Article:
|Third Generation Farmer Drives the “Big Guys” But Loves His Miniatures!|
Eric Smith’s grandfather, William Smith, didn’t realize how he was impressing his six year old grandson about 40 years ago when he gave him a toy Ford tractor.
While Eric now drives the "big boy" Massey Ferguson and Ford tractors while plowing, cultivating and harvesting on the family’s Rock Springs farm, it’s the hundreds of miniatures—including that original blue Ford—that completely line the shelves of one room of his family’s home that provide him with the most pleasure.
The top of his 40th birthday cake even featured the photo of him as a youngster proudly holding the blue tractor.
"I guess I just enjoy farm equipment of all sizes," he noted. "Ever since I was five or six, I’ve just loved collecting these toys."
And Eric is not alone. It’s an enjoyable obsession shared by many. A simple typing of "miniature tractor collectors clubs" in any Internet search engine will result in literally thousands of hits!
While the tiny to bigger-play-size tractors seem to be in every nook and cranny of the room (and spill over into display shelves in the living room), it’s even more amazing when you learn Eric recently gave his brother, Scott, more than 300 of the miniatures to display himself!
And there was an entire collection of Hot Wheels cars as well, but those were stolen. (Security for the current tractor and equipment collection is now in place!)
His wife April, who works for a local attorney, knows she can always buy Eric a much-appreciated gift as long as she buys something that’s small and has wheels!
Eric was eating at a Rainbow Crossing café near his home a few years ago when two men pulled up in a truck pulling a trailer with a completely refurbished Waterloo Boy tractor.
"I just had to just push my plate away and walk across the parking lot and talk with them," Eric said.
"I admired the tractor they had restored. But then I told them I had a toy iron one just like that. They wanted to see my collection so they followed me to the house. They stood out in my driveway and offered me $500 for the toy, but I refused, explaining my wife had bought it for me.
"Later when I told April about it, she said it was good I hadn’t accepted, so I still don’t know what she originally paid for that one!
"It’s the history behind those special pieces that causes a man to leave a good meal and walk across a parking lot," Eric smiled.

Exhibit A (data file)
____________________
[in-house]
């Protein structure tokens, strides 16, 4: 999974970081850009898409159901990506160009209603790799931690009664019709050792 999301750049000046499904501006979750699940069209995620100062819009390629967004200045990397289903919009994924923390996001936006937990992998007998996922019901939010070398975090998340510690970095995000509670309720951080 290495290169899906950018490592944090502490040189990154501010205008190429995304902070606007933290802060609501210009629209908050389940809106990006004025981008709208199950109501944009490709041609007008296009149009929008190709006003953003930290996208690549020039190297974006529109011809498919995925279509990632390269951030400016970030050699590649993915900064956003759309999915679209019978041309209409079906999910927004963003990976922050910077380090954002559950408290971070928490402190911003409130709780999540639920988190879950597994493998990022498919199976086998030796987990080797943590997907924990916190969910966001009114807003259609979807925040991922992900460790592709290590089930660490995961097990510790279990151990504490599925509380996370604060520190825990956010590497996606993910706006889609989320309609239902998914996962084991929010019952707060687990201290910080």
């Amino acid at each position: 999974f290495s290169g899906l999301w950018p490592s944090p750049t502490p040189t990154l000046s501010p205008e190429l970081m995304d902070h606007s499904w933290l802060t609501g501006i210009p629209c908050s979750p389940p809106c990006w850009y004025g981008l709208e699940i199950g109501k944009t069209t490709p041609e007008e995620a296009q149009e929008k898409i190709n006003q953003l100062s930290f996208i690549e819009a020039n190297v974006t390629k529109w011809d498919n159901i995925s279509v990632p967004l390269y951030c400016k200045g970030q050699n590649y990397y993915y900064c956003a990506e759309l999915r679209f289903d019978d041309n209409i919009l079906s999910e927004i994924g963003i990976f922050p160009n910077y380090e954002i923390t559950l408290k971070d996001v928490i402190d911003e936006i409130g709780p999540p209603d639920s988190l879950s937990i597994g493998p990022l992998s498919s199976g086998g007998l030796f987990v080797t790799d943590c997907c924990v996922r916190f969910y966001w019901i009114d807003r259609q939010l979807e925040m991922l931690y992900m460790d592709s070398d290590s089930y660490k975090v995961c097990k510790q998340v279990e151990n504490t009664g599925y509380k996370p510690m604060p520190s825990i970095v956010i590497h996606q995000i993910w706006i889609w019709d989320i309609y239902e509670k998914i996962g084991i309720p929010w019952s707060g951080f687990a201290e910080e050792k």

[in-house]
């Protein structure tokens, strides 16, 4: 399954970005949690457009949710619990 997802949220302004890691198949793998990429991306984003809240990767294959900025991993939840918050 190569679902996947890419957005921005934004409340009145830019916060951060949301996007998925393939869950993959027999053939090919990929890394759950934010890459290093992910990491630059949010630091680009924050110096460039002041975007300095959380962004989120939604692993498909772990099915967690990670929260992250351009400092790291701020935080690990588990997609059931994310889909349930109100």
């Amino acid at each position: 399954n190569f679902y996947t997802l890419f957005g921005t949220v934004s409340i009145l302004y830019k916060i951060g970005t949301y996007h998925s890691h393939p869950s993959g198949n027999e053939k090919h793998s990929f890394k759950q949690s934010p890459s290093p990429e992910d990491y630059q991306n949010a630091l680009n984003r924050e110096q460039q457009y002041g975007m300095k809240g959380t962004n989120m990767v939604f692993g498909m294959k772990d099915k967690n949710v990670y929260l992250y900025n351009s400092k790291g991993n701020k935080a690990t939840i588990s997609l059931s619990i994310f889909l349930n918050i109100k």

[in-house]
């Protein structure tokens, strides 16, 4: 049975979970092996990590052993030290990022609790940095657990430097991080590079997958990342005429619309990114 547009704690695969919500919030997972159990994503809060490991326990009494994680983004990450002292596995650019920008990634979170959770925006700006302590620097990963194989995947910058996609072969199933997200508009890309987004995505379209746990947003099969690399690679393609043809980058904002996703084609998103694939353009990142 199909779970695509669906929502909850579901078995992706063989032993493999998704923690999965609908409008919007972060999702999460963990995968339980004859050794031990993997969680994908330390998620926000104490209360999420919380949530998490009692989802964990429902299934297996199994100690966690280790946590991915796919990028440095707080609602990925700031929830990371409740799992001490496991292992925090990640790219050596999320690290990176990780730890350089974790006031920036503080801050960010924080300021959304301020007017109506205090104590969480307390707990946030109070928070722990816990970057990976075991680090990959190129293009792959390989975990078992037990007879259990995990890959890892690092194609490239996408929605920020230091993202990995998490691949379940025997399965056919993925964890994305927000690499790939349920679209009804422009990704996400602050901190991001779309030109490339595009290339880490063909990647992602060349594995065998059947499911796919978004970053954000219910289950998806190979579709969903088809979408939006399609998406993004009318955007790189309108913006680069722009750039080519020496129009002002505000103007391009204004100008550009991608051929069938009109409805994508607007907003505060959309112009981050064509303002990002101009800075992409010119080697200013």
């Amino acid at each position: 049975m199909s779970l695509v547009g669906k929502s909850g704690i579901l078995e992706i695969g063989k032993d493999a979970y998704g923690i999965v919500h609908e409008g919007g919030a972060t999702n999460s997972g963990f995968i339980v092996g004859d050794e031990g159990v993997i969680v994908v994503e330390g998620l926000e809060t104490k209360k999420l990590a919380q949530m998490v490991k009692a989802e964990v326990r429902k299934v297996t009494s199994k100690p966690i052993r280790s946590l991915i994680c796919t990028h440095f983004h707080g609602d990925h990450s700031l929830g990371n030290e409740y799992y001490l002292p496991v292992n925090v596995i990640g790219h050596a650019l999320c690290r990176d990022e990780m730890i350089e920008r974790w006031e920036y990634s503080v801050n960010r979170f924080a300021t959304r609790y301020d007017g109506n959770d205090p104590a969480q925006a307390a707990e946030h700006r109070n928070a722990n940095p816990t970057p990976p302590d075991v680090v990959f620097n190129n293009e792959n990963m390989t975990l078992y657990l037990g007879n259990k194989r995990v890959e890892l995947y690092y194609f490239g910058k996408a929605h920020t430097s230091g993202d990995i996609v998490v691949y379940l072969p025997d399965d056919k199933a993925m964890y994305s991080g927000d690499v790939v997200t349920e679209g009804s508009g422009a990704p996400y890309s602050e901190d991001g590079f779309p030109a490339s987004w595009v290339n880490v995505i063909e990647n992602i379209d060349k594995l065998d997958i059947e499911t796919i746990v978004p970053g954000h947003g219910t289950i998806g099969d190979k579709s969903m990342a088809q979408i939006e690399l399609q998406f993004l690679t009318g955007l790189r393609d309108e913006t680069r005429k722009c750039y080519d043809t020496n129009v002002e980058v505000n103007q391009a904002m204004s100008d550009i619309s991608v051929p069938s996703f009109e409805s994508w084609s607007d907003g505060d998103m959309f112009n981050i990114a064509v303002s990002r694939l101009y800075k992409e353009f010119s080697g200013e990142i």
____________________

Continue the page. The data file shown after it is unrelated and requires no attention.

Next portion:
The original literature says, "Anything that can be done on the farm by horses can be accomplished by the Waterloo Boy Tractor." Those tractors, which were first made in 1916, had a two-cylinder engine that burned kerosene, cheaper for farmers to purchase than other fuels.
There were automotive-type sliding gears, although farmers who wanted more speed could order "bull pinion gears" as an add-on!
Eric figures the love of farm equipment just comes naturally because "farming’s in my blood."
He and April are the third generation to live and work the family farm.
His grandpa William and grandmother Pearl lived there for many years and worked cattle.
Then his late father, A.C. Smith, and mother, Dot, worked the farm for many years, having chicken houses. (Dot, who now lives in Trussville, retired from Hayes Aircraft in the late 1990s). The Smiths had an egg route in Birmingham for a while and raised hay and cattle along with the layers.
Eric sold the chicken houses after 12 years of his ownership "because of the high overhead costs."
He still farms the family’s 62 acres and some leased land, raising hay and five Quarter Horses.
During the last year, he’s also begun working at the Blount County Farmers Co-op, working in the warehouse in the winter and doing field treatments in the summer and spring.
In the family’s "spare time" (words the couple doesn’t much include in their vocabulary!), Eric has enjoyed competing—and winning—in team roping events throughout the Southeast while April enjoys barrel racing in National Barrel Racing Association sanctioned shows.
"I’ve rodeoed in Mississippi, Tennessee, Georgia and Alabama and jackpotted some, too," Eric said.
Eric’s daughter, Tasha Smith, 21, also enjoys riding when she visits.
"I enjoy the Quarter Horses. I showed horses for a while with my dad. And I guess we all just love to ride," he explained.
But it’s the tiny tractors that seem to provide the most day-to-day enjoyment.
Eric has shown parts of his collection at events at Palisades Park, Snead Park and Locust Fork.
Some are truly collector’s editions like the John Deere Combine Prestige still wrapped in Styrofoam in a fully-protected box.
Then there are tinier boxes of precision-detailed tractors and other farm equipment less than an inch long which also remain carefully in their packages to preserve their value.
"There’s just so much history here. There’s the older equipment, when the old engines were just replacing horses and mules, all the way up to the more mod
ern tractors, combines and harvesters where they have the tiny cabs just like their bigger counterparts, with the detail showing everything from the GPS to the tiny CD players. In some of these micro-minis, the attention to detail is almost unbelievable," Eric explained.
But it’s the ‘hands-on" toys Eric really loves. There’s a small table in the "tractor" room where Eric comes to "play" with some of the less-monetarily-valued, but truly loved equipment.
"There’s some I set up like they’re plowing or really working. I just come in here and shut the door. It’s just a good way to relax," Eric said. "They bring me a lot of joy and peace."
Suzy Lowry Geno is a freelance writer from Blount County. She can be reached through her website at www.suzysfarm.com.